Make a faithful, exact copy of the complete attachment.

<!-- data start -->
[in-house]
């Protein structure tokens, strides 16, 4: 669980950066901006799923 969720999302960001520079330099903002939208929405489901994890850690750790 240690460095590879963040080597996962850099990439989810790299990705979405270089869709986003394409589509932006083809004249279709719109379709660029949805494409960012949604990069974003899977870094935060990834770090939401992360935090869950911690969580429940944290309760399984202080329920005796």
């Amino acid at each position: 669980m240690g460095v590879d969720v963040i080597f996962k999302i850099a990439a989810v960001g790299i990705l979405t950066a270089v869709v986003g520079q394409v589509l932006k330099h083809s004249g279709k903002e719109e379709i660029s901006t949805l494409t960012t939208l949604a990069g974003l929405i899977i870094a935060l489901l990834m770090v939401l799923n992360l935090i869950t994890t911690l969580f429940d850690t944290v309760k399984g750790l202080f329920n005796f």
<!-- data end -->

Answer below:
[in-house]
């Protein structure tokens, strides 16, 4: 669980950066901006799923 969720999302960001520079330099903002939208929405489901994890850690750790 240690460095590879963040080597996962850099990439989810790299990705979405270089869709986003394409589509932006083809004249279709719109379709660029949805494409960012949604990069974003899977870094935060990834770090939401992360935090869950911690969580429940944290309760399984202080329920005796």
């Amino acid at each position: 669980m240690g460095v590879d969720v963040i080597f996962k999302i850099a990439a989810v960001g790299i990705l979405t950066a270089v869709v986003g520079q394409v589509l932006k330099h083809s004249g279709k903002e719109e379709i660029s901006t949805l494409t960012t939208l949604a990069g974003l929405i899977i870094a935060l489901l990834m770090v939401l799923n992360l935090i869950t994890t911690l969580f429940d850690t944290v309760k399984g750790l202080f329920n005796f």